The top of CNN’s website says “It Hurts So Much.” At this point, we all know that 49 innocent people were killed in the early hours of Sunday, June 12. We know that one reckless individual, who professed allegiance to ISIS, walked into a nightclub affiliated with LGBT and started shooting.
What we might not have are questions through which we can facilitate meaningful conversations with students or, in fact, anybody.
If you come across this blog post months from now, after some of the pain has hopefully eased, here is a link to a New York Times article describing this tragedy:
- If you were the King of America for a day and could do any one thing to prevent these kinds of human-caused tragedies from occurring again, what would you do? Why? It has been widely reported that the shooter was a Muslim. Do you think that for security purposes the United States government should make it more difficult for non-citizen Muslims to enter the United States than non-Muslims? Why/why not? Do you think that this is a racist question? Why/why not?
- What would be the best way to memorialize the people who were killed in this nightclub so that they are never forgotten? As examples, see the 9/11 Memorial, Oklahoma City (Bombing) National Museum and Memorial, and the Pearl Harbor USS Arizona Memorial.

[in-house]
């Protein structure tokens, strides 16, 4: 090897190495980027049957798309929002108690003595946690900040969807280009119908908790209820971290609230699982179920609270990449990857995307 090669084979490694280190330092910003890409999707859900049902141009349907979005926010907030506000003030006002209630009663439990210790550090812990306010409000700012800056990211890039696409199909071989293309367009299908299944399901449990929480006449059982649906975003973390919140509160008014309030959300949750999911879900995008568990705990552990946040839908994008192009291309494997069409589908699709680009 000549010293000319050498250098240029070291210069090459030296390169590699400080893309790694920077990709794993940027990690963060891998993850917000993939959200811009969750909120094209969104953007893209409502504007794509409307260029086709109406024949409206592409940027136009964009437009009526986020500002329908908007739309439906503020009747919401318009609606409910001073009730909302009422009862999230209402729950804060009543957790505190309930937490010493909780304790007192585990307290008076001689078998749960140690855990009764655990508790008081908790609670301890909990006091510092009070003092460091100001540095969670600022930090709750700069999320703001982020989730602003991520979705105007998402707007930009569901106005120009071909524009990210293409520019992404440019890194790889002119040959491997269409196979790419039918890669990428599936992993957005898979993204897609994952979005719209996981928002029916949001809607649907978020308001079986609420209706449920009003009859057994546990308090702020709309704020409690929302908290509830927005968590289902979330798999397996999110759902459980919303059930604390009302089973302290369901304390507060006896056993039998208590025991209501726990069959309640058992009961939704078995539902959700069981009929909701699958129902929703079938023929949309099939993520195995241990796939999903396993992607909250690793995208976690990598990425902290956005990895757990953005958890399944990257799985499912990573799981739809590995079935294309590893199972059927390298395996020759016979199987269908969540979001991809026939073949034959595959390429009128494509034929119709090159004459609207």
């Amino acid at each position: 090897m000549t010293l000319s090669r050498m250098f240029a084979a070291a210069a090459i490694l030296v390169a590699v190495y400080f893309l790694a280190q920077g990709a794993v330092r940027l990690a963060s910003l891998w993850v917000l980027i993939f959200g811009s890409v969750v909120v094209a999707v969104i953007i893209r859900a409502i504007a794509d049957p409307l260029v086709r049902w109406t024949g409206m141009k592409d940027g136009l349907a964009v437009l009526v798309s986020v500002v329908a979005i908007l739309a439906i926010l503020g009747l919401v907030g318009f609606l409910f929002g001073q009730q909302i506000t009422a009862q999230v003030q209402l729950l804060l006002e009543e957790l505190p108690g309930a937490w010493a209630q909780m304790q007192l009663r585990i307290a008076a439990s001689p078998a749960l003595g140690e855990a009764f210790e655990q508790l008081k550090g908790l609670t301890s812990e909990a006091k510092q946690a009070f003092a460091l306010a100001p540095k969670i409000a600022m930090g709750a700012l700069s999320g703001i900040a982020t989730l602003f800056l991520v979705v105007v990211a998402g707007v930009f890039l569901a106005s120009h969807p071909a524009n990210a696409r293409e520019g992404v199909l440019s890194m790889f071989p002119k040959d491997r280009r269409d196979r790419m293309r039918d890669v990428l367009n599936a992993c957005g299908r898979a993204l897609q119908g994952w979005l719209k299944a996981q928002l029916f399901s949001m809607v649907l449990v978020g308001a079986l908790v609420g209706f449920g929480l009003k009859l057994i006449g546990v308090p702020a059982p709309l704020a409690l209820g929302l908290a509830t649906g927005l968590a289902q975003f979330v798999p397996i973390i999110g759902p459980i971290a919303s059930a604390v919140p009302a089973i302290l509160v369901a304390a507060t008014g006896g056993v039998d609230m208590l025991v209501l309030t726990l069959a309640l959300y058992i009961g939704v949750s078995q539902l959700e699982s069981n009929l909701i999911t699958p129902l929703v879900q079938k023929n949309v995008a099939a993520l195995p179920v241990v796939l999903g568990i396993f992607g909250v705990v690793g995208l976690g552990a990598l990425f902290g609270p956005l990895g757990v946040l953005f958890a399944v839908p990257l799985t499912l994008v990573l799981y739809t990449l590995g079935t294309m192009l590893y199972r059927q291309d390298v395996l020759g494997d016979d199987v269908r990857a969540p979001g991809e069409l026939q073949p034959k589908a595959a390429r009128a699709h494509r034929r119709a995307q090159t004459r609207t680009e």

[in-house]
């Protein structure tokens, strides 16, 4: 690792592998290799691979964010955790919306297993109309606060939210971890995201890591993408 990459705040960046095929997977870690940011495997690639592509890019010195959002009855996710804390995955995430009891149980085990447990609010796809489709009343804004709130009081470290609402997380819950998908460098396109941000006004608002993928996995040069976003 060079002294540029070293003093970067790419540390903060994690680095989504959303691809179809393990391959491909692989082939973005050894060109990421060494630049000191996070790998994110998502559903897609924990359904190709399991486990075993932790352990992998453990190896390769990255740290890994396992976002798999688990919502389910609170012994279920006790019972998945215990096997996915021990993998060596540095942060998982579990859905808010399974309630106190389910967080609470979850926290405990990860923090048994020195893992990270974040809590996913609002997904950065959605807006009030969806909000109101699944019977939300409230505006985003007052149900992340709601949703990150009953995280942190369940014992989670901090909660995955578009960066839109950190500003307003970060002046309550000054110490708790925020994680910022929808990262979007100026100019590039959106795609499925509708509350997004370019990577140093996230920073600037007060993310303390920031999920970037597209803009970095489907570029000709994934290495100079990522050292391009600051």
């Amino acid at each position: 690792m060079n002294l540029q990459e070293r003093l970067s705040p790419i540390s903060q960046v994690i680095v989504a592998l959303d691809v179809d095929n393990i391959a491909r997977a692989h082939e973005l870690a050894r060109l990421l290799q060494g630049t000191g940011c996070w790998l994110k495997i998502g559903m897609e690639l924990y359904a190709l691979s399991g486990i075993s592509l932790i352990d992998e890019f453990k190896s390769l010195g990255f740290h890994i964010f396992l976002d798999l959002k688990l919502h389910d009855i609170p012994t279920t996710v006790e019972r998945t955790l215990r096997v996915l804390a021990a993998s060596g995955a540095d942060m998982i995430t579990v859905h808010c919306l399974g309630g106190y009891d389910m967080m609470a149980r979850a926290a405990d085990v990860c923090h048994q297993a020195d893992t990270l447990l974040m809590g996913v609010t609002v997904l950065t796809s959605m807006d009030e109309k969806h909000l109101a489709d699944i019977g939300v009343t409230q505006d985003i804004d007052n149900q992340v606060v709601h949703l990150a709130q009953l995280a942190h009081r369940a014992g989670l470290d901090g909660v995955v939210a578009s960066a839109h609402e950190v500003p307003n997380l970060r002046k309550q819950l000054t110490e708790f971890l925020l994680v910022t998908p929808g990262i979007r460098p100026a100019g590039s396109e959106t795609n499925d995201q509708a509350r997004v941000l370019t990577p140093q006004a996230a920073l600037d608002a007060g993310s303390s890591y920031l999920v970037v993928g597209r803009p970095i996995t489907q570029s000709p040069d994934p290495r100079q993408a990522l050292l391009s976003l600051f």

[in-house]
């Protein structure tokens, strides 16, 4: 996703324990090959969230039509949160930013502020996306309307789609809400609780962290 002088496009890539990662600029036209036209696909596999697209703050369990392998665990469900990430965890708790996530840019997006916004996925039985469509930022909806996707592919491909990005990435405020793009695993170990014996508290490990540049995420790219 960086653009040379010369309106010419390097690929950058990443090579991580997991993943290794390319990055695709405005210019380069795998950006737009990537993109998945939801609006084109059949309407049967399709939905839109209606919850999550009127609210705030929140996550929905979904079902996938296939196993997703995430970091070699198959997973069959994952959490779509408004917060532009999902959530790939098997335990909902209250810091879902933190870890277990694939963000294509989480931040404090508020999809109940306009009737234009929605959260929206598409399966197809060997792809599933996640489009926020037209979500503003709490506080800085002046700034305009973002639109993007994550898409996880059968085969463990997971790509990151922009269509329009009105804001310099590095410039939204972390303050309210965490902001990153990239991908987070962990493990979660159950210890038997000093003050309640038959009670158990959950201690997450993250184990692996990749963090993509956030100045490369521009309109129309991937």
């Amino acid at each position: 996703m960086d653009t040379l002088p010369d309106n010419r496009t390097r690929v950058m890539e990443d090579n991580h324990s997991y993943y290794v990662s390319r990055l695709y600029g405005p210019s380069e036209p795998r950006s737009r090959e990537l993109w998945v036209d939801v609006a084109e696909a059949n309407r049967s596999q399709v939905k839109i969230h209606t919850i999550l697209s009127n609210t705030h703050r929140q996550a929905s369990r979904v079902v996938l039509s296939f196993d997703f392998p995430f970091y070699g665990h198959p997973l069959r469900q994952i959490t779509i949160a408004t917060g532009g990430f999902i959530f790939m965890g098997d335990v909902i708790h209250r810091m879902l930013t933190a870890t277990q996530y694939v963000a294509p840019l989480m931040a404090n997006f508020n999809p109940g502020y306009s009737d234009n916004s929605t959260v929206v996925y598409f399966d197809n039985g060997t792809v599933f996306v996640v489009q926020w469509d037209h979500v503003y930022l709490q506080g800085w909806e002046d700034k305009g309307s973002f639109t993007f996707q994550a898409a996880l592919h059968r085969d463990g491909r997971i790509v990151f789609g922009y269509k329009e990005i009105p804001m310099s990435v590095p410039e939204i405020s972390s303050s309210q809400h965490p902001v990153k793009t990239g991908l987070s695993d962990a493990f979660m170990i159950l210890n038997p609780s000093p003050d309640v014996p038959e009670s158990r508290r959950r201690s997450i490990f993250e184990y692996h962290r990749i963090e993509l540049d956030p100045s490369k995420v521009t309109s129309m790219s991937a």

- If you were a newspaper journalist, what three questions would you want answers to about this tragedy? Why would you want these answers? If you were mayor of Orlando, what three questions would you want answered? Why would you want these answers? If there are differences among these three questions, why are the questions different?
- Do you think there will ever be a time when people can live harmoniously with one another? Why/why not? Even if you do not think that this can occur, do you agree that people should continue to strive for this? Why/why not? What can you, as a single individual, do to promote a time when people will live harmoniously? How would this help? Do you want to do this? Why/why not?